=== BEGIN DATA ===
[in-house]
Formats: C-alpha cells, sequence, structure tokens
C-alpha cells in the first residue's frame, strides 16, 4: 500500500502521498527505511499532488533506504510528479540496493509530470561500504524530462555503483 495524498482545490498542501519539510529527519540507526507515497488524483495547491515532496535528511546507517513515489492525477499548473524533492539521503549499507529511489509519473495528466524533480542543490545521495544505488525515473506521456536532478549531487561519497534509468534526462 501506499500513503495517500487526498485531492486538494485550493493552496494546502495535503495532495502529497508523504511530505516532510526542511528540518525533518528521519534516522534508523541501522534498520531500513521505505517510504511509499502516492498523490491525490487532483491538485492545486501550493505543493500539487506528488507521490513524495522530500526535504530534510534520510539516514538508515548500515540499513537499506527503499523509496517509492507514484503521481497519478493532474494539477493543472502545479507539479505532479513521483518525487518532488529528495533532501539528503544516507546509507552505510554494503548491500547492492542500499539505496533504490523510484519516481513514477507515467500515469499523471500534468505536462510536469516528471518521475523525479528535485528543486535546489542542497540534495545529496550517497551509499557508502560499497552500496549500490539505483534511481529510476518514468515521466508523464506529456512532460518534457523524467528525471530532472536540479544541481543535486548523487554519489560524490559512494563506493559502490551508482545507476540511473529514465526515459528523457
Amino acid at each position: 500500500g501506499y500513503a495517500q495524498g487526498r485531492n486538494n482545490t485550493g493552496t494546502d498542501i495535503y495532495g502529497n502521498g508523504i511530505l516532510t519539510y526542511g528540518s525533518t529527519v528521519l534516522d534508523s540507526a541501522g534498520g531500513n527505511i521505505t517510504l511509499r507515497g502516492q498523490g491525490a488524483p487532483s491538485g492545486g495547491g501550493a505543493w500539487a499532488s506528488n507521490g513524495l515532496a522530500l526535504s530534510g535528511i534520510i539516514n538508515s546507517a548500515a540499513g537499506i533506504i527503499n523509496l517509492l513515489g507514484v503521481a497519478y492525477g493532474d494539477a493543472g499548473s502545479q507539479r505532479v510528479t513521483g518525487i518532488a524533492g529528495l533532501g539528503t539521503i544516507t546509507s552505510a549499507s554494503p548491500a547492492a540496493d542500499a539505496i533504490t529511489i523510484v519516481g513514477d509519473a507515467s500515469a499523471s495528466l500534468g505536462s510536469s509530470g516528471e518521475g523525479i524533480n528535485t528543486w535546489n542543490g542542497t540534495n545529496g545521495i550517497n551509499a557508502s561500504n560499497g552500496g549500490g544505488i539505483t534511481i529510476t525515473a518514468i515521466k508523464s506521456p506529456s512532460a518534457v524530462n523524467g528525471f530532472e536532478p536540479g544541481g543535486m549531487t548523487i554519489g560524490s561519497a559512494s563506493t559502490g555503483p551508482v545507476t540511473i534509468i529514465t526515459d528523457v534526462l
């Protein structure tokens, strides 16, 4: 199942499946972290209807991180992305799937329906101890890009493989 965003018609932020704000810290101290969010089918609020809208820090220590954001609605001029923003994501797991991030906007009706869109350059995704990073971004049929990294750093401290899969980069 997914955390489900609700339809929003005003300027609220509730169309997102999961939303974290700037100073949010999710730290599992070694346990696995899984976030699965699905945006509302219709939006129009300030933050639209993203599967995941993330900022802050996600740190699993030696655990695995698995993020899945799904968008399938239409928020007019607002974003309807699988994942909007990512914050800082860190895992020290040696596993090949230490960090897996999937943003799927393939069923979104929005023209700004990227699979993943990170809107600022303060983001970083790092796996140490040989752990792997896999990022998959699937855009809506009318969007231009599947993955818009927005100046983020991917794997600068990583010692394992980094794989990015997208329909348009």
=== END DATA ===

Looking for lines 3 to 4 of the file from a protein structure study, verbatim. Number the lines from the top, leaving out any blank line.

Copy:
C-alpha cells in the first residue's frame, strides 16, 4: 500500500502521498527505511499532488533506504510528479540496493509530470561500504524530462555503483 495524498482545490498542501519539510529527519540507526507515497488524483495547491515532496535528511546507517513515489492525477499548473524533492539521503549499507529511489509519473495528466524533480542543490545521495544505488525515473506521456536532478549531487561519497534509468534526462 501506499500513503495517500487526498485531492486538494485550493493552496494546502495535503495532495502529497508523504511530505516532510526542511528540518525533518528521519534516522534508523541501522534498520531500513521505505517510504511509499502516492498523490491525490487532483491538485492545486501550493505543493500539487506528488507521490513524495522530500526535504530534510534520510539516514538508515548500515540499513537499506527503499523509496517509492507514484503521481497519478493532474494539477493543472502545479507539479505532479513521483518525487518532488529528495533532501539528503544516507546509507552505510554494503548491500547492492542500499539505496533504490523510484519516481513514477507515467500515469499523471500534468505536462510536469516528471518521475523525479528535485528543486535546489542542497540534495545529496550517497551509499557508502560499497552500496549500490539505483534511481529510476518514468515521466508523464506529456512532460518534457523524467528525471530532472536540479544541481543535486548523487554519489560524490559512494563506493559502490551508482545507476540511473529514465526515459528523457
Amino acid at each position: 500500500g501506499y500513503a495517500q495524498g487526498r485531492n486538494n482545490t485550493g493552496t494546502d498542501i495535503y495532495g502529497n502521498g508523504i511530505l516532510t519539510y526542511g528540518s525533518t529527519v528521519l534516522d534508523s540507526a541501522g534498520g531500513n527505511i521505505t517510504l511509499r507515497g502516492q498523490g491525490a488524483p487532483s491538485g492545486g495547491g501550493a505543493w500539487a499532488s506528488n507521490g513524495l515532496a522530500l526535504s530534510g535528511i534520510i539516514n538508515s546507517a548500515a540499513g537499506i533506504i527503499n523509496l517509492l513515489g507514484v503521481a497519478y492525477g493532474d494539477a493543472g499548473s502545479q507539479r505532479v510528479t513521483g518525487i518532488a524533492g529528495l533532501g539528503t539521503i544516507t546509507s552505510a549499507s554494503p548491500a547492492a540496493d542500499a539505496i533504490t529511489i523510484v519516481g513514477d509519473a507515467s500515469a499523471s495528466l500534468g505536462s510536469s509530470g516528471e518521475g523525479i524533480n528535485t528543486w535546489n542543490g542542497t540534495n545529496g545521495i550517497n551509499a557508502s561500504n560499497g552500496g549500490g544505488i539505483t534511481i529510476t525515473a518514468i515521466k508523464s506521456p506529456s512532460a518534457v524530462n523524467g528525471f530532472e536532478p536540479g544541481g543535486m549531487t548523487i554519489g560524490s561519497a559512494s563506493t559502490g555503483p551508482v545507476t540511473i534509468i529514465t526515459d528523457v534526462l